top of page

3 Restorative Yoga Poses for Self-Care and Rest

Tragedy seems to be at every turn. From the tragic shooting in Uvalde, TX to the neverending pro-life saga, as a country, we are going through collective grief. During tough moments, it is important to find moments to rest and rest your mind, body, and spirit. Restorative yoga is self-care for me. If you've never heard of restorative yoga, it is a practice that encourages you to hold poses for a longer period of time (anywhere from 3-15 minutes). Restorative yoga uses blocks, bolsters, pillows, cushions, and even towels to support your physical body. As you hold the pose, you physically surrender into the prop and energetically surrender to release tension. Here are three restorative yoga poses that you can do anytime you need to slow down:


1. Child's Pose

Stretches your lower back

Hold for 3-5 minutes

To get into the pose: Connect your big toes and open your knees out wide. Sit your hips onto your heels, drop your chest towards the ground, and walk your hands out in front of you. Spread your fingers tips wide and relax your forehead to the ground.


Arrange your bolster or pillows so that you can rest your chest and forehead. You can place your arms out to the sides or next to you. Whatever is most comfortable. Option to place a rolled-up small towel on the backs of your knees to take pressure off of your knees.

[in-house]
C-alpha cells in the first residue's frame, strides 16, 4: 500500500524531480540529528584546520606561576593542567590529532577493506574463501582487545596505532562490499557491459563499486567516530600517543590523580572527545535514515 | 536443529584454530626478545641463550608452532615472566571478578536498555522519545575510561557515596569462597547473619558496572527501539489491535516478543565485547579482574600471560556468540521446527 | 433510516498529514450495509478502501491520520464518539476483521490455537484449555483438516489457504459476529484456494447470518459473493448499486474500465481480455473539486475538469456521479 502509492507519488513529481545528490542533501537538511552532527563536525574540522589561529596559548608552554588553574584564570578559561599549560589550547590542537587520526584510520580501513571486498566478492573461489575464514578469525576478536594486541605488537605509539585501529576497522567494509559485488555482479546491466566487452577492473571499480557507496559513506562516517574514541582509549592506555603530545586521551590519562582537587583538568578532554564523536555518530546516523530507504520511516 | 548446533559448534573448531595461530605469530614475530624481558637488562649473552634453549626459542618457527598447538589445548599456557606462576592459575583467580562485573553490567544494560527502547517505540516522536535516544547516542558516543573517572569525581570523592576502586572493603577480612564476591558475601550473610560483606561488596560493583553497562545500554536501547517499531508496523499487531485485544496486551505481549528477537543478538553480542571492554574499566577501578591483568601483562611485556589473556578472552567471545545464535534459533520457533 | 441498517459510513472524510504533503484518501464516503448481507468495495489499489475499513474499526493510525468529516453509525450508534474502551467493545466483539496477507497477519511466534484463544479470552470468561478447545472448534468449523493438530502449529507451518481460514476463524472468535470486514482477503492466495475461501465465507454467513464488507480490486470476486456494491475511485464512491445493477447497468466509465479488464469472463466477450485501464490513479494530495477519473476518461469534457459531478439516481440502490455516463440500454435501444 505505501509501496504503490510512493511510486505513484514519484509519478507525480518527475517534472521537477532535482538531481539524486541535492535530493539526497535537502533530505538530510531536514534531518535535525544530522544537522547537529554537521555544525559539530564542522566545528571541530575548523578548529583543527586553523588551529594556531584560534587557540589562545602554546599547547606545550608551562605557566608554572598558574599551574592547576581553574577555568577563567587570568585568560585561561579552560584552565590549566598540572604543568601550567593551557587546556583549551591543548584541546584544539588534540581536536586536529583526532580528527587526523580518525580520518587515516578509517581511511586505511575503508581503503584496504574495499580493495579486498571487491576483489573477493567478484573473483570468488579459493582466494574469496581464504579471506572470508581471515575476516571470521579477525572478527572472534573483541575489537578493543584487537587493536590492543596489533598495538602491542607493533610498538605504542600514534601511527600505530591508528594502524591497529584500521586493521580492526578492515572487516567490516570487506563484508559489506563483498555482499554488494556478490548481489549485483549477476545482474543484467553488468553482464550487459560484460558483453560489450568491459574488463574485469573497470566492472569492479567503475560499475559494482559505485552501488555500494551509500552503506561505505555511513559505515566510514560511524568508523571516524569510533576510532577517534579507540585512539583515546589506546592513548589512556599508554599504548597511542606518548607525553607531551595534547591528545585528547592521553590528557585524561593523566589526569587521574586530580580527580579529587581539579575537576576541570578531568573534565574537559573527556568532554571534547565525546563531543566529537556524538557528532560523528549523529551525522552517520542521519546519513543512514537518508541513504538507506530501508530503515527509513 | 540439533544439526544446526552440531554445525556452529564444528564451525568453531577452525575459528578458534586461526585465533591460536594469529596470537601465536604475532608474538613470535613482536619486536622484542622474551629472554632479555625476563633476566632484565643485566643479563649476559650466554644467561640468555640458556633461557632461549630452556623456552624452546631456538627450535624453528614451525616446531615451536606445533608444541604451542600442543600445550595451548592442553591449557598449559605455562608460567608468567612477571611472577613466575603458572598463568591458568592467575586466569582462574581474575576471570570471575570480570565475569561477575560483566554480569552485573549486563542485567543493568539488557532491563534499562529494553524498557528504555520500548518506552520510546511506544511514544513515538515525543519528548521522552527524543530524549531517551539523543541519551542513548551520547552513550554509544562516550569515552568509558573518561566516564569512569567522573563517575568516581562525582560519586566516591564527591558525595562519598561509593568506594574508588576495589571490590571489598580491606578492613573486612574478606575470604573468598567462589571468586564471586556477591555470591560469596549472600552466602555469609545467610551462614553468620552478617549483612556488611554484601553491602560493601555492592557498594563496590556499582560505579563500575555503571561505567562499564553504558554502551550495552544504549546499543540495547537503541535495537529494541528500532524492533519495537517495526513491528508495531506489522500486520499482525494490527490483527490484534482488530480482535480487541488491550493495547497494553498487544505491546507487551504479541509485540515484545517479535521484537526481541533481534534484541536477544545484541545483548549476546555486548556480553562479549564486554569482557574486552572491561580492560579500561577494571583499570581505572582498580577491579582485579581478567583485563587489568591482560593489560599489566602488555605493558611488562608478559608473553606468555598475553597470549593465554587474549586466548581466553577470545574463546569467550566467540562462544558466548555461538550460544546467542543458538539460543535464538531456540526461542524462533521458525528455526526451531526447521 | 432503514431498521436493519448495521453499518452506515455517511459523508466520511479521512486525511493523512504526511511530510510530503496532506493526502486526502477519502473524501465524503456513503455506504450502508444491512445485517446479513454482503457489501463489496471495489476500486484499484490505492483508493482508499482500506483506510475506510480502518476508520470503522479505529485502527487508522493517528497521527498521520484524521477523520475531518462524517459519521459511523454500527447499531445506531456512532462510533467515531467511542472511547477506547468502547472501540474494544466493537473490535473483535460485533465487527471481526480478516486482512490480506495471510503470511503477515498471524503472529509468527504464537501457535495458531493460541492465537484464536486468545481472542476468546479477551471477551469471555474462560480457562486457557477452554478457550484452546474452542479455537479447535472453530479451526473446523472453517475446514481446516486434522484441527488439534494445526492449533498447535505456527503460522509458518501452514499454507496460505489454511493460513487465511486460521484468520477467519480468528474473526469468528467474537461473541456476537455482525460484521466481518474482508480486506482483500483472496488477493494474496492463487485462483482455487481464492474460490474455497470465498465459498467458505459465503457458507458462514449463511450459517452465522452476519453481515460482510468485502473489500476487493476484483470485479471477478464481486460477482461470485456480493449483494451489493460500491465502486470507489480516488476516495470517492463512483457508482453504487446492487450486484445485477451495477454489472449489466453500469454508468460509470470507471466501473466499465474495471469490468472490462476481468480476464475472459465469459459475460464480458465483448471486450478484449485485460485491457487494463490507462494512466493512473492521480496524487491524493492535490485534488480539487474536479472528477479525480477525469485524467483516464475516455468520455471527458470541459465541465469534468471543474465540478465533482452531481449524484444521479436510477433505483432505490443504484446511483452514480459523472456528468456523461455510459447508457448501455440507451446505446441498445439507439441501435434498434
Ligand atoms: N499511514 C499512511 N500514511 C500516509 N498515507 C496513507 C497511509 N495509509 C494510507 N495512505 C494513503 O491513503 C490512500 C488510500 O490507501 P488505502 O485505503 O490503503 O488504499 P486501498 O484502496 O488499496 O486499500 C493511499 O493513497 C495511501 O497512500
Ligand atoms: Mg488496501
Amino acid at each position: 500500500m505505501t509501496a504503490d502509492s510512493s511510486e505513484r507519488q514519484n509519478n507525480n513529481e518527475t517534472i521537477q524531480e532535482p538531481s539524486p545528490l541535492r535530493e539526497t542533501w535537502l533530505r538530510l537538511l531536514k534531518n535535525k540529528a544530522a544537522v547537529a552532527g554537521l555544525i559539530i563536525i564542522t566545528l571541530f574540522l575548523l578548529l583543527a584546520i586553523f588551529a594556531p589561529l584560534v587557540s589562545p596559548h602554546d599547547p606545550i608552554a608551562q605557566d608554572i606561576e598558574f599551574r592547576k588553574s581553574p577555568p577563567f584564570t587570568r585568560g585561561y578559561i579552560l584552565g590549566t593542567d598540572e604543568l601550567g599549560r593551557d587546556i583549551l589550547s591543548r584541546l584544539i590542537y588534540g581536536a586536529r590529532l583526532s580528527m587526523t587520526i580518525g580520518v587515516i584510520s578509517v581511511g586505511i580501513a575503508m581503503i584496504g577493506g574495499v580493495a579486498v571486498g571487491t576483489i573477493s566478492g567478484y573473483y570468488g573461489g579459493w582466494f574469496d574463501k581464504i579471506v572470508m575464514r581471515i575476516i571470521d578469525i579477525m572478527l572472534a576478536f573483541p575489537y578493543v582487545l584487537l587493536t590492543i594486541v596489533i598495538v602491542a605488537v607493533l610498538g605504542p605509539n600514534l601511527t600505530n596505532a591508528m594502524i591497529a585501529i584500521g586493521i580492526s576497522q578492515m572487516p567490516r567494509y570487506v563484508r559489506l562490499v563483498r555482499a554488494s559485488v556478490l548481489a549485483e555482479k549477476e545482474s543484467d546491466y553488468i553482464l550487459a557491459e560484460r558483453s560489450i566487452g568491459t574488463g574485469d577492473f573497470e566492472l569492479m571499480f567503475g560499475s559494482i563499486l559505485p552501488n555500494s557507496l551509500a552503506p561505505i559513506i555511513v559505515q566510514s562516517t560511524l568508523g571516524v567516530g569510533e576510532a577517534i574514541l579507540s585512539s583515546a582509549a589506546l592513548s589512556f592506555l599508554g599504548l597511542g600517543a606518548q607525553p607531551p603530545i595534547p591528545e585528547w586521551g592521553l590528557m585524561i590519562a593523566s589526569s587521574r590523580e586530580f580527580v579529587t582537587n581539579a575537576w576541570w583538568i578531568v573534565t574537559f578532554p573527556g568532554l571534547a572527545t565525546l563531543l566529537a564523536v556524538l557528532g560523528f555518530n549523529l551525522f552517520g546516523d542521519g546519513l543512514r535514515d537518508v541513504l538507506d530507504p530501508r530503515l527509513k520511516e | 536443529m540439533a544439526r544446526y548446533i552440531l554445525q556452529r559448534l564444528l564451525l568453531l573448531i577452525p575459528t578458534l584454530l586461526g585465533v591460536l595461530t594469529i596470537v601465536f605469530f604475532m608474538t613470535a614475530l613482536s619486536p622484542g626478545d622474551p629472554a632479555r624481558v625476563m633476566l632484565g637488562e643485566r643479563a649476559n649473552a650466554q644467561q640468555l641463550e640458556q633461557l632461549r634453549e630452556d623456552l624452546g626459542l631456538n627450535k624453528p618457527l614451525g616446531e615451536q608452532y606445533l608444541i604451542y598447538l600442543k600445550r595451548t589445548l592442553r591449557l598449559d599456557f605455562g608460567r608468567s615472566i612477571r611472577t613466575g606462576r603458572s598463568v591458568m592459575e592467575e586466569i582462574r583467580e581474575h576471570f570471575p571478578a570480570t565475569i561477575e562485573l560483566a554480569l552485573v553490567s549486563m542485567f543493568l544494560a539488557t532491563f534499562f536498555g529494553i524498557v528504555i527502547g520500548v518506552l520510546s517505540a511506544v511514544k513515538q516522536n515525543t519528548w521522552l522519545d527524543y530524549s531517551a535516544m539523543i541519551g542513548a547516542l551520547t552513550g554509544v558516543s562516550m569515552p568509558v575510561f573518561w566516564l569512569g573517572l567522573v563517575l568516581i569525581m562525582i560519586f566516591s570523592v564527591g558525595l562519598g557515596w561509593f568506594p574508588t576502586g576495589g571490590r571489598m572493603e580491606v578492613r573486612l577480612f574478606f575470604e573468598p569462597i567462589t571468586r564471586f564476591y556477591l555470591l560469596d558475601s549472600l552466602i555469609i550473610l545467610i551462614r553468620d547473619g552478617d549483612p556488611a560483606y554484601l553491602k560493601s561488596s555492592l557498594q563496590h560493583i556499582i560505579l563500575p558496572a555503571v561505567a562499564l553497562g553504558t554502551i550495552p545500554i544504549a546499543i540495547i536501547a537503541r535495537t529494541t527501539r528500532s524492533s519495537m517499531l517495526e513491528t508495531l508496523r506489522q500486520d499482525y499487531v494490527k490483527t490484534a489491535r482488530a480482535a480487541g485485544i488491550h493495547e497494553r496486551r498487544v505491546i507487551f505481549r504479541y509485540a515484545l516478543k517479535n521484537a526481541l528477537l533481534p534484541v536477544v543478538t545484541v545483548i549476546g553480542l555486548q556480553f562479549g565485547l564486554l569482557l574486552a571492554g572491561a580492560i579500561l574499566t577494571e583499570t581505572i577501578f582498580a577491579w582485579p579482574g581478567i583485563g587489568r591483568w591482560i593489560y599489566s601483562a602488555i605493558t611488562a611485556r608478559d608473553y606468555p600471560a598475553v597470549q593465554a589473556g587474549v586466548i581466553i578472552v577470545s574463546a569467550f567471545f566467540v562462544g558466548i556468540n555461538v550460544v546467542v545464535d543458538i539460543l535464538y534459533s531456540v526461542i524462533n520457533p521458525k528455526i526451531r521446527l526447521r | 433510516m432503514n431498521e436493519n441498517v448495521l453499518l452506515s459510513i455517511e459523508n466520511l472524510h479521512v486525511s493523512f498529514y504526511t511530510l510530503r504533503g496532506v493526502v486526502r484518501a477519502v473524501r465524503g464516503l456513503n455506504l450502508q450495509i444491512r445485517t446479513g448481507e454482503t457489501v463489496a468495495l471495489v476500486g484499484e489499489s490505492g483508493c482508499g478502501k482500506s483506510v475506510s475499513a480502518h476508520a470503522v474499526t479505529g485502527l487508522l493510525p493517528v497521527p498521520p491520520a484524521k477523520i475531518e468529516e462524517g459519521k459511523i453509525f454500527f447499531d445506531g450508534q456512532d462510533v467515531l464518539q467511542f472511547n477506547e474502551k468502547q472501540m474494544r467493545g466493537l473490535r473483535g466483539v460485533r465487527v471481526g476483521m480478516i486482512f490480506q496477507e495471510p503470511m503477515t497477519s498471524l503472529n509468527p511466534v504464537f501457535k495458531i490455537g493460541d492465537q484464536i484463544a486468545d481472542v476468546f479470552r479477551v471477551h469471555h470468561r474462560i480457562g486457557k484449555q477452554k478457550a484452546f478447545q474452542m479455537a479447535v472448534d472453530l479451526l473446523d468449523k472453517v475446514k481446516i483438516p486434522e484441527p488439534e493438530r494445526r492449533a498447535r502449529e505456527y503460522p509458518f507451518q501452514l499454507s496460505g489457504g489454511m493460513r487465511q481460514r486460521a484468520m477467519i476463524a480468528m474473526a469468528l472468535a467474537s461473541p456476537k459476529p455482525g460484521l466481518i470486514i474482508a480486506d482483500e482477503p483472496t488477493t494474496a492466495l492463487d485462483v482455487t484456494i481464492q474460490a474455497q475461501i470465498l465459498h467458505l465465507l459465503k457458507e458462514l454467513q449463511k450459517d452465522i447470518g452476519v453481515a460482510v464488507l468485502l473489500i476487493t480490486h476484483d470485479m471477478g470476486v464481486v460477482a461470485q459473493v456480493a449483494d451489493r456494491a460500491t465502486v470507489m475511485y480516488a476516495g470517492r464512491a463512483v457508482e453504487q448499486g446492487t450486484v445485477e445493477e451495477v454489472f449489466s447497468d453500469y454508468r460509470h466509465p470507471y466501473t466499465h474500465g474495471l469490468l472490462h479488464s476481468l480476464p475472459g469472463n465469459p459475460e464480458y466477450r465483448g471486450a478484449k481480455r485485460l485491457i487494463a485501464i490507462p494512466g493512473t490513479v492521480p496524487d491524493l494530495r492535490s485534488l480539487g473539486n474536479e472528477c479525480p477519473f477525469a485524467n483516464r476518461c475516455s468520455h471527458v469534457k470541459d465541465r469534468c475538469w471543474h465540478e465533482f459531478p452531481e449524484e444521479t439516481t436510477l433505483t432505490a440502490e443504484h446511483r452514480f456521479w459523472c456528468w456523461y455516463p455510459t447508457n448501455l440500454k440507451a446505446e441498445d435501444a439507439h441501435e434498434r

To deepen: Allow your hips to melt closer to your heels. Sink your chest and cheek heavier into the bolster.



2. Deer Pose

Stretches your side body and back

Hold for 3-5 minutes on both sides


To get into the pose: Sit on the ground with the soles of your feet on the ground, and your knees out wide. Drop both of your knees to one side.


Arrange the bolster next to your hip and walk your chest towards the ground. You can put your hands out to the side, or option to diamond your elbows out, stack your hands, and place your forehead on your hand.


To deepen: Melt your shoulders away from your ears and soften your chest to the ground.


3. Reclined Bound Angle

Opens your chest and hips

Hold for 3-5 minutes


To get into the pose: Plant the soles of your feet together and open your knees like a diamond.


Arrange your pillows beneath your lower back, chest, and the back of your head. You can lift the prop supporting your head higher for more support.


To deepen: Relax your shoulders away from your ears. Surrender your back body into the props.



Practicing restorative yoga has helped me tremendously with my mental health. With anxiety, my mind can often race into the future. Restorative yoga encourages me to feel more awareness of my body in the present moment and to be mindful of my breath. I hope this practice leaves you feeling at ease.



For more mental health resources, download our free guide now: https://bit.ly/level3mhg



Comments


bottom of page